As mentioned earlier, they are by far the most well known type of variable star—and on good grounds, too. They are extremely important to astronomy for several reasons. These stars can actually help measure distance in astronomy by a combination of the distance modulus and the period-luminosity relation. For now, we’ll only worry about the period-luminosity relation, because that’s what is really applicable to all these variable stars. Astronomers a long time ago discovered a whole bunch of Cepheids in the Small Magellanic Cloud, and realized that since all of the Cepheids were about the same distance away, then the difference between the absolute and the apparent magnitude had to be the same as well. This also led to a discovery that the length of the period was actually directly related to its luminosity, which—gasp—gave us the period-luminosity relation:
where M(v) is the absolute magnitude and Pd is the period in days. This equation actually proves that the longer the period of the star is, the brighter it is. Because of how bright Cepheids already are (being massive, pulsating, luminous stars), they allow astronomers to use them as standard candles of the universe, which can be used to determine distance. This method can measure much farther away than parallax can, as parallax can only measure distances up to 100 parsecs away.
There are a few other pulsating types, and we won’t go as much into detail about those. W Virginis stars (Type II Cepheids) are just like classical Cepheids, only slightly dimmer. Their period-luminosity relationship is exactly parallel to the classical Cepheid’s, and therefore, they also work as standard candles. However, because they are not as bright, we can’t use them to determine large distances. These stars are also much older than the classical Cepheid, being population II stars and therefore also rarer than classical Cepheids. Their spectral classes range from F to G.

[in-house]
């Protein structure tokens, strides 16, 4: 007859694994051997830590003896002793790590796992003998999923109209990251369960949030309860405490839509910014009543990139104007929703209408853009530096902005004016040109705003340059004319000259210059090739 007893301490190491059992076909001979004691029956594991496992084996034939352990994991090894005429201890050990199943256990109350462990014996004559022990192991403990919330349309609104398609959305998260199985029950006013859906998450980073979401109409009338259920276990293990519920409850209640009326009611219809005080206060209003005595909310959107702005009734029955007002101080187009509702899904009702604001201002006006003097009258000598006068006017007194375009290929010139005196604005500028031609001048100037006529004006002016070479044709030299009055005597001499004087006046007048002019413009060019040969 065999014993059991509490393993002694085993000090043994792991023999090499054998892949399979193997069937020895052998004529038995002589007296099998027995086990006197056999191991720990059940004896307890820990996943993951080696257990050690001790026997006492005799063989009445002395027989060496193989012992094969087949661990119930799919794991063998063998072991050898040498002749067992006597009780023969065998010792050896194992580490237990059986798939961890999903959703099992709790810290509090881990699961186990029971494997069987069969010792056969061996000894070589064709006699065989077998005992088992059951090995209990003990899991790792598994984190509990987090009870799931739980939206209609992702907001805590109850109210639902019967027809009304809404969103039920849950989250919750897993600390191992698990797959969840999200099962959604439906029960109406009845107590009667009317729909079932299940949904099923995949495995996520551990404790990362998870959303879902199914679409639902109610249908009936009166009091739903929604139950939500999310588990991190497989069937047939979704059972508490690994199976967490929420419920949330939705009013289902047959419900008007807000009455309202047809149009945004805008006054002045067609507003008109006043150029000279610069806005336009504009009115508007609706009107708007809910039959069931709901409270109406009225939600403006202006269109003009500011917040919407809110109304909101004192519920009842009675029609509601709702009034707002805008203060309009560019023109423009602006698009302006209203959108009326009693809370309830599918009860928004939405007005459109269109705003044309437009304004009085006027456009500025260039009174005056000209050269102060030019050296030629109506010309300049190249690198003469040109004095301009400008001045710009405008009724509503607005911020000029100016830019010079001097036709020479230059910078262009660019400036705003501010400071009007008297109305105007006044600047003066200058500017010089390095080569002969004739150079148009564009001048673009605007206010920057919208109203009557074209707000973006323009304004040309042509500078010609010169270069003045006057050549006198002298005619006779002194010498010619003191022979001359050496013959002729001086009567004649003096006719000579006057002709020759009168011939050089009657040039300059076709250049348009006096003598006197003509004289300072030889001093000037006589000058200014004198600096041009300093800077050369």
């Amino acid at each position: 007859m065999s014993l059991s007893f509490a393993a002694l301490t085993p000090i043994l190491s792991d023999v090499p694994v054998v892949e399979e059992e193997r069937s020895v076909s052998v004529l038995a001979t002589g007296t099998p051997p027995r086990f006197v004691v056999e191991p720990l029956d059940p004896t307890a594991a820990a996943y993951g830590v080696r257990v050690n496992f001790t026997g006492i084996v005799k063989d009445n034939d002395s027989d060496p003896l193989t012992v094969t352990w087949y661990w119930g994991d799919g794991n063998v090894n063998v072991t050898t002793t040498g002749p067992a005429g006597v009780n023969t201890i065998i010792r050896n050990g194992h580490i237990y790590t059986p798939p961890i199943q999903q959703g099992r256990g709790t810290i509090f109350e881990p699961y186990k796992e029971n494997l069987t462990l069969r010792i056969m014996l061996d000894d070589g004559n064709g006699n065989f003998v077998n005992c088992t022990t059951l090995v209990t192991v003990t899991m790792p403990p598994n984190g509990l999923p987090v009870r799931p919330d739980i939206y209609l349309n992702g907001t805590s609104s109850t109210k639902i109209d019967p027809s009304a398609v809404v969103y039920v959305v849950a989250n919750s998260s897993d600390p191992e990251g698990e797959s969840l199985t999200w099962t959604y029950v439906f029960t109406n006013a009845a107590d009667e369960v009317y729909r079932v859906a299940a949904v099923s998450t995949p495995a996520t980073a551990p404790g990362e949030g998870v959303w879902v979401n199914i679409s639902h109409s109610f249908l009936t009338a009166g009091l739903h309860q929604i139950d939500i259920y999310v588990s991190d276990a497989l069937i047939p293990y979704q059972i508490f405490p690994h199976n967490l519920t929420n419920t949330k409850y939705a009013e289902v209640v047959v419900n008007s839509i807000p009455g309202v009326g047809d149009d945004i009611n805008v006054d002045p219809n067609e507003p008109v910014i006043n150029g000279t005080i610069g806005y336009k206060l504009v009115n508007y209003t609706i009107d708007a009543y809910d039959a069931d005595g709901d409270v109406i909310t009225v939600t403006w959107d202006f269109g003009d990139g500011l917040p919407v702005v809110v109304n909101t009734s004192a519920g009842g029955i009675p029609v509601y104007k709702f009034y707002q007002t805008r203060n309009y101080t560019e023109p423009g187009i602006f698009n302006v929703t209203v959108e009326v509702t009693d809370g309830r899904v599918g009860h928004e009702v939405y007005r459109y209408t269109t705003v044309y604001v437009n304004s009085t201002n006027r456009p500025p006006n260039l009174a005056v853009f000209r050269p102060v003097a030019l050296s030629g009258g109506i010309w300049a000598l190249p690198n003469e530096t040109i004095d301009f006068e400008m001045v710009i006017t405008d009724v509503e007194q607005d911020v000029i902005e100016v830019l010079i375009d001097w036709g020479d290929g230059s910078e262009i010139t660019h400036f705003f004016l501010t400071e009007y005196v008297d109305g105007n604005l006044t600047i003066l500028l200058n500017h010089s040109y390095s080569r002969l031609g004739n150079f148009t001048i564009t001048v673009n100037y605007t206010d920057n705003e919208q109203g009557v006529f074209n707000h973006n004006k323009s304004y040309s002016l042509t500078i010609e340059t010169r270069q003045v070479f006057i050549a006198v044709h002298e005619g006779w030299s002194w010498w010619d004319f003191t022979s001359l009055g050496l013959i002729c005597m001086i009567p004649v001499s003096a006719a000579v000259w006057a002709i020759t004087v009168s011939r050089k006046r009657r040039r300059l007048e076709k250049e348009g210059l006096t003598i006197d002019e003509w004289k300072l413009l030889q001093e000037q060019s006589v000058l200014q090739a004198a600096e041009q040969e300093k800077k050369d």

Light curve of W Virginis. Credit: C. Hoffmeister / Strasbourg Astronomical Data Center
RR Lyrae stars are even older than the W Virginis stars. What is special about these stars is that they all have almost the exact same luminosities, so they too can be used for distance measurements in astronomy. They have a rather short period of up to a day, and range from 0.3 to 2 magnitudes. They are smaller than Cepheids, but they also have a well-defined period. RR Lyrae stars actually have several subtypes, based on the light curve of the star in question.
Light curve for an RR Lyrae star. Credit: Michael Richmond (RIT)
RV Tauri stars are yellow supergiants with an odd pulsation pattern. From the maximum, pulsates in an alternating pattern of shallow and then deep minimas. The period is measured from deep minima to deep minima. They vary from F to M and up to three magnitudes.
Light curve for an RV Tauri star. Credit: South Carolina State University/AAVSO LCG
δ Scuti stars are somewhat evolved F-class stars located closer to the centre of the H-R Diagram than most of the other variable stars. ZZ Ceti stars are actually pulsating white dwarfs—core remnants unstable enough to change and pulsate.
d Scuti-type light curve. Credit: Russian Astronomical Network
ZZ Ceti-type light curve. Credit: C. Hoffmeister / Strasbourg Astronomical Data Center